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A shrewd victory

Hotelier Michael Bruneau is to be congratulated for successfully concluding his negotiations with the provincial and federal governments of Manitoba and Canada, in which he was guaranteed significant financial compensation for costs incurred while accommodating flood evacuees at Gimli's Misty Lake Lodge (Misty Lake Lodge's future clears up, July 22).

More than 2,000 years ago, a high-ranking Chinese military strategist, Sun Tzu, developed a military treatise devoted to 13 aspects of war and designed to always ensure victory in battle. This treatise, The Art of War, is still used to this day by war-rooms and boardrooms alike.

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Chapter 6 in this treatise advises, "Know your enemies' weaknesses, know your own strengths."

Bruneau, possibly, has read The Art of War, since he employed Chapter 6 of this treatise in his negotiation strategy. By knowing his enemies' weaknesses of excessive government hubris and the fear of embarrassing government officials on high, and by using his own strengths of media coverage and public sympathy for his cause, Bruneau only had to ask himself, "Will my action (of going public with his position) embarrass the government to my advantage?" and his battle was won.




This sorry simple saga is the bureaucratic gong show of the year. It is hard to understand how any agency, responsible or otherwise, could allow hotel bills to accumulate to $2.6 million over two years.

Assuming invoices were submitted on a regular bases, the paper trail would be enormous and difficult to ignore. Hopefully, the ongoing review into the Manitoba Association of Native Firefighters will identify the problem and rebuke the managers responsible. It is interesting to note MANFF is currently dealing with evacuees from the forest fires in the north.




Highlighting a contrast

In her intelligent and insightful column Death rituals and the circus animal (July 20), Melissa Martin highlights very well the vast contrast between the natural lives of free-living elephants and the disgusting conditions they are forced to endure in circuses.

And she correctly notes that, while wild animal "shows" became a sort of tradition in our society, we can and should consign them to the dustbin of history.

We are better than this, and phasing animal cruelty out of our amusements is a positive step.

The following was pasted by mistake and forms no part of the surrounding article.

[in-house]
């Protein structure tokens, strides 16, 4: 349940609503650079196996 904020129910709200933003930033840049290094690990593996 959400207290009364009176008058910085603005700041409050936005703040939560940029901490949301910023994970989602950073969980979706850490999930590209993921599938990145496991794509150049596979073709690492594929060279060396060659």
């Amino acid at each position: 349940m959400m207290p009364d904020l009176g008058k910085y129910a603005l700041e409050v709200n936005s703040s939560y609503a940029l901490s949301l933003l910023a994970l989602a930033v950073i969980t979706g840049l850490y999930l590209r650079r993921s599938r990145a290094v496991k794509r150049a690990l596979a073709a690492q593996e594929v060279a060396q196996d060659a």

Oxford, England


Content 'once over lightly'

I wonder if Free Press editors notice the irony of publishing the July 20 column U.S. news networks are 'lost' in the editorial pages while the new section 49.8 has become the in-depth news coverage part of the newspaper. At least that's what I think it is supposed to be.

I assume that the old Detour section was combined with the Feed Your Intellect section to produce a new, trendy, more relevant section. In my opinion this hybrid in the very kind of so-called news reporting that column writer Peter Dykstra is decrying.

Instead of in-depth articles, we now have lots of pictures, big typefaces and once-over-lightly content. Once again the strategy at the Free Press seems to be to reduce real content in favour of colour and flash, with the hopes these changes will somehow increase newspaper readership.

Those of us who are looking for real news and more comprehensive reporting will now have to look elsewhere.




Polson labelled wrongly

In the "Homes sold" feature of the July 20 Homes Section, you again incorrectly label Polson Avenue as being in West Kildonan when it is in fact in the North End.

Any expert who has lived on Mountain, Lansdowne, Cathedral and Scotia knows that after Polson comes Inkster, then Lansdowne, then Matheson, then McAdam, and then into West Kildonan.




Picture says it all

I thought it quite appropriate that the July 20 headline Report shows anti-bullying bill needed appears below the picture of a steer having his neck wrenched by a cowboy at the Manitoba Stampede. I'll say.




Check out your adviser

Thank you for the informative article respecting hidden fees (Know what your adviser earns? If not, you will soon enough, July 19).

I assumed it was the roll of the dice whether or not a financial adviser has an ethical duty to disclose those hidden fees.

I believe the same goes for whether an investor has taken the time to research the adviser and sponsoring firm.

First, prior to investing in mutual funds through an adviser, I suggest the investor go to the Canadian Securities Administrators website and do a national registration search of their adviser and sponsoring firm to see if any red flags should be raised prior. A very important link on this website is the "disciplinary history."

The Investment Industry Regulatory Organization of Canada (IIROC) also has a very informative search called an "adviser report."

Second, let us not forget about an important document called a "know your client" form. I suggest all who are ready to invest research rules and regulations for the industry with the Mutual Fund Dealers Association of Canada and IIROC.

Perhaps it is time to take the investment industry one step further and have one federal regulatory body.




Leading to lewdness

Re: Graphic play will continue at fringe (July 22). What is the difference between this graphic display and pornography?

Desensitization will only lead to more lewd displays.



Republished from the Winnipeg Free Press print edition July 24, 2013 A8

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